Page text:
Whether fellow skeptics including Hungary and Bulgaria would endorse a ratcheting up of sanctions in exchange for financial compensation won’t become clear until the leaders assemble in Brussels tomorrow afternoon.

An agreement on economic sanctions “can’t realistically be expected,” Czech Prime Minister Bohuslav Sobotka said at a parliamentary committee meeting in Prague on Wednesday, according to the CTK news service.

At an emergency summit on March 6, the EU suspended trade and travel talks with Russia and paved the way to the imposition on March 17 of asset freezes and visa bans on 13 Russian and eight Crimean officials. The bloc also told Russia there would be “additional and far-reaching consequences for relations in a broad range of economic areas” unless it backed down. EU officials were not sure whether the leaders will view Putin’s takeover of Crimea as the trigger for more measures.

Germany, which dominated the debt crisis response, is also tugged between trade and energy links with Russia and calls by neighbors such as Poland and the Baltic states for a firmer response to aggression on the EU’s doorstep.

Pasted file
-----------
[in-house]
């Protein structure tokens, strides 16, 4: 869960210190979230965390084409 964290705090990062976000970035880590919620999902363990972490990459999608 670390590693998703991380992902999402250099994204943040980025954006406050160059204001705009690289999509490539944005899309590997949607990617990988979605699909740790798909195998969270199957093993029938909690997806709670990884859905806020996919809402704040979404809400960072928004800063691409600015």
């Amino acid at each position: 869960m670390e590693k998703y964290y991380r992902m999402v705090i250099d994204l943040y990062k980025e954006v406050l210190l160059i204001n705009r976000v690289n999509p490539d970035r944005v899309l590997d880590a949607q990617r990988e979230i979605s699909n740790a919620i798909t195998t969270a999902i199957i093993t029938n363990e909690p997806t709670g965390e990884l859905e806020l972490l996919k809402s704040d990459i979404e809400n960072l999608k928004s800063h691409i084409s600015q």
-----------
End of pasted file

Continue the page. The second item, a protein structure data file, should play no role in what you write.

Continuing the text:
Germany relies on Russia for 35 percent of its oil and natural gas imports. About 6,200 German companies generate exports of 36 billion euros and imports of 40.4 billion euros in trade with Russia, according to the BGA exporters’ lobby.

EU economic retaliation must be carefully calibrated, Austrian Chancellor Werner Faymann said on Tuesday. Austria buys about 55 percent of its gas from Russia, and Austrian banks Raiffeisen Bank International and UniCredit Bank Austria are among the biggest in Russia.

Business ties are good for “promoting peaceful development on both sides,” Faymann said.